Through free distribution, on multiple platforms, at huge scale, Shujaaz is becoming a reliable friend to a generation of young people for whom accessing information, education and shared value systems can be a challenge. The team of Kenyan creatives who work on Shujaaz have an average age of 24 – they keep the story real, and make sure it’s authentic.
By partnering with experts and researchers, scientists and innovators, we make sure Shujaaz delivers proven and practical ideas that can really make a difference to our audience. In this way, Shujaaz is working constantly to nudge a vast and vital community towards new ways of working, thinking and acting.
But do the Shujaaz stories deliver real change to the audience? In a recent independent Kenya-wide survey of secondary school students, 62 per cent said they follow Shujaaz every month. We have an audited regular audience of over more than five million.
More than 30 per cent of the audience report having taken action based on stories they found in Shujaaz. A similar number talked about Shujaaz ideas with friends – further widening and deepening the reach.
DJB is contacted thousands of times each month saying: “I’ve tried Shujaaz ideas – like planting kale in a sack”; “I’ve started a business and I’m supporting my family”; “I’m getting involved with the local government” or “I’m saving up my money”.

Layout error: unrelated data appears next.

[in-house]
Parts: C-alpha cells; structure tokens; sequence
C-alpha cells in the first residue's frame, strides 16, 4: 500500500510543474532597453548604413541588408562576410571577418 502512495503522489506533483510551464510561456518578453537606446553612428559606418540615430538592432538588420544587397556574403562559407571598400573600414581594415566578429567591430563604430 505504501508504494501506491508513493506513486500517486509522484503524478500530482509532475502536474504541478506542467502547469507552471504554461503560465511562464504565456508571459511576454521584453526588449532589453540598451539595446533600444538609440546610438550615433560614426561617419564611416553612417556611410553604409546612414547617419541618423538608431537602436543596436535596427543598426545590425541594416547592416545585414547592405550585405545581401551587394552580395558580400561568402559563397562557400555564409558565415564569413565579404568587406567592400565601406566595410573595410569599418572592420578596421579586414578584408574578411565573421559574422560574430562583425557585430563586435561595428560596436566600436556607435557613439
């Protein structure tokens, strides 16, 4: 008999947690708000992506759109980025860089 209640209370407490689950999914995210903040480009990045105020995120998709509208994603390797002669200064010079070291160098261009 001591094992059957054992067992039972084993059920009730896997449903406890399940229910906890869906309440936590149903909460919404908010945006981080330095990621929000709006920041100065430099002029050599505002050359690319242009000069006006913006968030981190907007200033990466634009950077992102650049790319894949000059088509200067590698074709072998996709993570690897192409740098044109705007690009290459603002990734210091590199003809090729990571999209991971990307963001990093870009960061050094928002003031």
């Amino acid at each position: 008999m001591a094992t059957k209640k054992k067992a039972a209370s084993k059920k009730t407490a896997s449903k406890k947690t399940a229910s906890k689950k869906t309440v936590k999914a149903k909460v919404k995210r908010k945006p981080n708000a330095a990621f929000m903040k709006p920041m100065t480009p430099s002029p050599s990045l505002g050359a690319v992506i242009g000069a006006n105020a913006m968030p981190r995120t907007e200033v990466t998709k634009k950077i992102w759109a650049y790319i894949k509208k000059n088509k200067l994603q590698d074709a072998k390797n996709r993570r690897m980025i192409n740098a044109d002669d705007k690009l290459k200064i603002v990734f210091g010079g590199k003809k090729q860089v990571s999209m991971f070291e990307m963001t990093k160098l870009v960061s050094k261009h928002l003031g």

Suddenly, they see how to transform their lives and livelihoods, hold government to account, and put a stop to tribalism or hatred – and they’re doing it en masse. So as long as people are snatching Shujaaz comics from our hands, rushing to their radios and friending DJB on Facebook we’re going to find a way to print, broadcast, upload, and make sure we’re tapping the best wisdom and practical advice.
UK-AID from the Department of International Development (DFID) helped get this project started, along with a set of local partners here in Kenya. It was a brave decision to invest in an untried start-up communications project.
DFID invested because we said we could help get their proven agricultural research into use. And we have done so time and time again. The DFID minister Alan Duncan MP has become a friend of the project. He phoned into DJ Boyie’s radio station to congratulate us on our Emmy nomination and described us as “a force for good”.
The next step is: bigger and better. Demand for Shujaaz far outstrips supply, so clearly there’s more work to be done here to spread opportunities and development to the young Kenyans who desperately need them.
And then there’s the rest of East Africa. I’ve had a word with DJB and he says there’s no reason he can’t turn up his bedroom transmitter to hack FM stations in countries all over this region.
We see no reason why DJB’s magic and the ideas he shares shouldn’t be touching and transforming 30 million young people every month in Kenya, Uganda, Tanzania, Rwanda. And then maybe there’s the world! Keep listening.
On 1 April 2012, our tiny Kenyan media project was on the red carpet in Cannes. The reason? We didn’t know it yet, but Shujaaz was about to be handed the Emmy Award in the Children and Young People’s category of the International Digital Emmy Awards.